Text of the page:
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Q&A with Linda Ault of Cedar Mountain Winery

12 Nov

Cedar Mountain Winery combines the creative interests of Linda and Earl Ault wine food and art. Earl is an accomplished sculptor watercolorist and large format photographer. Linda is a recognized amateur gourmet chef. Together they manage the farming activities and operate the winery. Earl is the winemaker. The Aults believe that quality wines begin with the grapes in the vineyard. They specialize primarily in Livermore grown and produced wines.

JK: Can you provide readers with a little background on who you are, why you care about sustainability and what you’re doing?

LA: Earl has been on the Board of Directors for the Wine Institute for many, many years (we are the smallest winery on the board). We have been practicing their Sustainable Winegrowing Practices for both the winery and the vineyard since they published the guide in 2002. The self-assessment workbook/guide is aliving document that is frequently updated. To us sustainability means a minimum impact on the environment. Why spray insecticide when lady bugs and soap will do (and the soap bio-degrades to fertilizer). Weeds in the vineyard are OK – they harbor pests that would be on the grapes. Disking the weed into the vineyard wipes out one generation of pests and adds compost to the vineyard at the same time. As for the winery, Cedar Mountain Winery is the only certified green winery in Alameda County. To be certified we had to pass audits in the following areas: solid waste reduction and recycling, energy conservation, water conservation and pollution prevention. And we must show improvements every year in order to maintain our certification. This past year we took out all of the water hungry landscaping in front of the winery, donated the plants to the local college for their plant sale and put in drought resistant, native California plants. After this year we won’t have to water them. We also put in a tankless water heater in the winery in order to use less water. Our gammajet washer, for washing barrels and tanks, takes only a fraction of the water we used to use. As we said before Sustainability means Minimum Impact on the Environment. I could go on forever on this subject.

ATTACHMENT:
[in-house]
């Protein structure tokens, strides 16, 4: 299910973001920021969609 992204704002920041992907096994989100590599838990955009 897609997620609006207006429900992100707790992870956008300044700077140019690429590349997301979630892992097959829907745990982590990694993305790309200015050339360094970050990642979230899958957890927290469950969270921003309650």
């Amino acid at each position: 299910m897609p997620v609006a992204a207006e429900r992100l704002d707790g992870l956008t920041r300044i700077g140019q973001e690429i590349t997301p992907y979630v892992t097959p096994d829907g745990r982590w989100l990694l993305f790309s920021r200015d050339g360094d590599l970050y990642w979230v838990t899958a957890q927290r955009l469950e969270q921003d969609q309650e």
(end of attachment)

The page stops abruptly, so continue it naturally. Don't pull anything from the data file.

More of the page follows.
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#WineWednesday Q&A with Dave Guffy, Winemaker, The Hess Collection

10 Nov

As the second interview with California wine luminaries we were fortunate enough to track down Dave Guffy of The Hess Collection in Mount Veeder, Napa.